I’m a fortunate grandmother; my two grandsons live nearby and I see them regularly, even during this year of COVID. The younger one, David Parks is almost 6 months old and is a beautiful baby with a smile that could warm the coldest heart. He studies your face as you hold him close and his eyes light up when you echo his coos and imitate his first vocalizations; What a delight he is.
The older grandson, Baker is two and a half and is a ball of energy bopping from one thing to the next, taking in all of life–and having dings on his face to prove it! I’ve been keeping him two days a week since he was five months old, so now he’s very comfortable being with “Grammy”. With grandchildren there’s time to really observe them and explore their world unlike when your children were that age and you were just trying to survive: earning a living, maintaining a household, fulfilling your extended family and community responsibilities.
Baker has taught me a lot about how I should live as an adult. He’s learned early to reinforce his steps toward achieving a goal. Whether it’s putting a puzzle together or getting closer in the quest to be potty trained, he has learned to congratulate himself, saying, “I did a really good job!” How many times do I stop to congratulate my small steps forward? Most of the time, I’m too stingy with personal praise and too hurried to notice those incremental achievements that lead to obtaining the goal.
But Baker reminds me. The other day when I rolled out the gingerbread men and placed them on the cookie sheet, he told me, “You did a really good job, Grammy.”
His reminder helps when I’m tired or after he’s had a ‘spell’ of being fully two!
I love the way he’s learning to use language and to see the not so subtle difference that word choice can make. He used to say, “I want candy,” but now he says, “I need candy.” Sometimes I think it would be better if I’d just go ahead and admit that I really need something–it’s not just a passing want that can be overlooked.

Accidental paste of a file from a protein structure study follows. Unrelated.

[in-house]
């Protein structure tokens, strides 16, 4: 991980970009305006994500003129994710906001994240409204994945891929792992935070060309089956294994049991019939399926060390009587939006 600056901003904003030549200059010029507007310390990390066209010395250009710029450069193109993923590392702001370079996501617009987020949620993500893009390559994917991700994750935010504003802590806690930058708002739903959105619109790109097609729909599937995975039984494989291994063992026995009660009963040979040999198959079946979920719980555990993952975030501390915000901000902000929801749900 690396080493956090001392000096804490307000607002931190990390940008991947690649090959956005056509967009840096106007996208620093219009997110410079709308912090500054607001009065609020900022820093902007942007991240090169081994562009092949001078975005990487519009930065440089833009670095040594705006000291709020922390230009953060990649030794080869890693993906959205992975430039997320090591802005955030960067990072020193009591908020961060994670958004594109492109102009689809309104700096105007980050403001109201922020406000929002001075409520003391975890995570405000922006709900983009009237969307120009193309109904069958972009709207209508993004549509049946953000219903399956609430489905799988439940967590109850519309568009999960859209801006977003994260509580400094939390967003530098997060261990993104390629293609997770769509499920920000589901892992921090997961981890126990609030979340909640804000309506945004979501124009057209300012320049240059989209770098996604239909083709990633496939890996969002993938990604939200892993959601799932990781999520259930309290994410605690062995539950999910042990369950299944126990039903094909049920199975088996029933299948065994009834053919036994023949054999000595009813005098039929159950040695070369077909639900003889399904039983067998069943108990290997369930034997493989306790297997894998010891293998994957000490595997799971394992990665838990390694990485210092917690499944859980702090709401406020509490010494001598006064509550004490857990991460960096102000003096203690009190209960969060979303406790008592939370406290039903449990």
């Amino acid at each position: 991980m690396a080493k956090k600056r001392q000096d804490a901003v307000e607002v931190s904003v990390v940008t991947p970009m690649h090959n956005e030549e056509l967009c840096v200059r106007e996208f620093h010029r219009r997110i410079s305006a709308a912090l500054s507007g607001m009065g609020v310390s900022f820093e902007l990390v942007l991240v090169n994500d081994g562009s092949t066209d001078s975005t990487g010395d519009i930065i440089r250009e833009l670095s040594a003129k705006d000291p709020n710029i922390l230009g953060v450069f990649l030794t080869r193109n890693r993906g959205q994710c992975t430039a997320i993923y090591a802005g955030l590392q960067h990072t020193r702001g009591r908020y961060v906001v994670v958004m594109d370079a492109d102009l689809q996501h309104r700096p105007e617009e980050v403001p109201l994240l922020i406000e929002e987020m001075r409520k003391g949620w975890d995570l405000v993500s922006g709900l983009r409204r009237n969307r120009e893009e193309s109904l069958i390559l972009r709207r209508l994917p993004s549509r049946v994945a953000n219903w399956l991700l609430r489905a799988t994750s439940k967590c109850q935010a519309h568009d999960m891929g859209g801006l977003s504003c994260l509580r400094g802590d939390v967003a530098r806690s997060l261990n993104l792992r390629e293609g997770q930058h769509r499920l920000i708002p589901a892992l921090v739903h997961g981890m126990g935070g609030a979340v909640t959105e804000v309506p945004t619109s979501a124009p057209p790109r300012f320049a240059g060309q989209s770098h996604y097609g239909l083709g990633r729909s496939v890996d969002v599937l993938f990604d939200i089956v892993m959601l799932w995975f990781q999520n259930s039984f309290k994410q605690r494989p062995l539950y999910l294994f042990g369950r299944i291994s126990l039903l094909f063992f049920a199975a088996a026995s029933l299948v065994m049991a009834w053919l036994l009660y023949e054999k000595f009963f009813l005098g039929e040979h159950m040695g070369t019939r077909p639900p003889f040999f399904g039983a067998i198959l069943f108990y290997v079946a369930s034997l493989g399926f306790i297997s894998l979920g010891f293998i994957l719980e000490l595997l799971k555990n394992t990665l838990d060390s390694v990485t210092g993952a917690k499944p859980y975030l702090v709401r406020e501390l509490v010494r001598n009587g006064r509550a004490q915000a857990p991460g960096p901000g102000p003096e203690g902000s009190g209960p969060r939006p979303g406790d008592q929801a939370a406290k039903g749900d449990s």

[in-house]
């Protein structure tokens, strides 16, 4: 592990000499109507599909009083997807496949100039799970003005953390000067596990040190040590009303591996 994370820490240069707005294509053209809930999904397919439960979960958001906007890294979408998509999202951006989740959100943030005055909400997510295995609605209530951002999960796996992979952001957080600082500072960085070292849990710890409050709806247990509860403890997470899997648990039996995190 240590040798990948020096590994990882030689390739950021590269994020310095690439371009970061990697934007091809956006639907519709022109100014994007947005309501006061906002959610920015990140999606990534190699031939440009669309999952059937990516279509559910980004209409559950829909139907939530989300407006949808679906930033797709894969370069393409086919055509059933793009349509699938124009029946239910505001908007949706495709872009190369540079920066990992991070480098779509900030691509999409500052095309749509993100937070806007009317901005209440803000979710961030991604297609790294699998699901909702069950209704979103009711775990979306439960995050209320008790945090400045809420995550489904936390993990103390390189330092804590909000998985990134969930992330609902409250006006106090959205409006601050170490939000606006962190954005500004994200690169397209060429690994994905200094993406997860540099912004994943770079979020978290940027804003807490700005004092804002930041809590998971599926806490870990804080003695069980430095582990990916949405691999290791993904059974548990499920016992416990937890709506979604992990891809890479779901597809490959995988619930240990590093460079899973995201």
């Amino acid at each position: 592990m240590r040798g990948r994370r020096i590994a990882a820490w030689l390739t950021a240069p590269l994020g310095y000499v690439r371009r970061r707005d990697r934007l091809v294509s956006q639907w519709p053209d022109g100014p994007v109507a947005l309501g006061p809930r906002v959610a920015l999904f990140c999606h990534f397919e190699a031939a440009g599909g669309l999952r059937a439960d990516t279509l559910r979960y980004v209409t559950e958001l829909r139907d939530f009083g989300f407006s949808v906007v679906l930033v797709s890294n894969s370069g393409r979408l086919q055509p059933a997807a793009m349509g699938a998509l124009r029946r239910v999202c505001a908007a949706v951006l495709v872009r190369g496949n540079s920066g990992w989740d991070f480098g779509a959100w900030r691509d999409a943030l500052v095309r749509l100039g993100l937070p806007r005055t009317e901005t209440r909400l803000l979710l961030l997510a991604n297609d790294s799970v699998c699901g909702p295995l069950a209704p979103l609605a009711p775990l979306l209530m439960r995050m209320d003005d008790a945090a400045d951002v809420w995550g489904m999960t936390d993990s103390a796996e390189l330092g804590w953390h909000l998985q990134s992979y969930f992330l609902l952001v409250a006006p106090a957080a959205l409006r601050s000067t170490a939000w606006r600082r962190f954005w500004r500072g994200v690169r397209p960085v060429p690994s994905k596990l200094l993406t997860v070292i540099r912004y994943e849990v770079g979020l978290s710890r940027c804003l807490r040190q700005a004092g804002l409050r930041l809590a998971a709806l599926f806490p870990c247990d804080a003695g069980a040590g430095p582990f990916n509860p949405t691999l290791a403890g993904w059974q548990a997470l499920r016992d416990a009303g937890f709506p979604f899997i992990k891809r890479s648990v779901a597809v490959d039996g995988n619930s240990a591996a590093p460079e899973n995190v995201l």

Sometimes the way he uses words makes me laugh, and that is always good. He loves music and we often play songs that we can dance to–since I’m teaching him the Texas 2-Step and the rest of the time we just move to the music. He likes the country song by Jason Aldean, “Night Train.” The video shows a train traveling at sunset and he can hear the boxcars clacking over the tracks. He likes to run in a circle from my kitchen to living room and wants me to chase him. Instead of saying, “Grammy, run after me,” he says, “Grammy, run away with me!” I get so tickled by the image of a grandson running away and asking his Grandmother to go with him!
Baker knows a lot of the words to “Night Train” and I’ve decided not to explain the line, “Got a blanket and a fifth of comfort.” We also like to dance to Darius Rucker’s “Wagon Wheel” and I won’t be explaining, “I caught a trucker out of Philly had a nice long toke”–but he sure can sing it! If it ever needs an explanation, I’ll count on his daddy, Brooks to take care of it!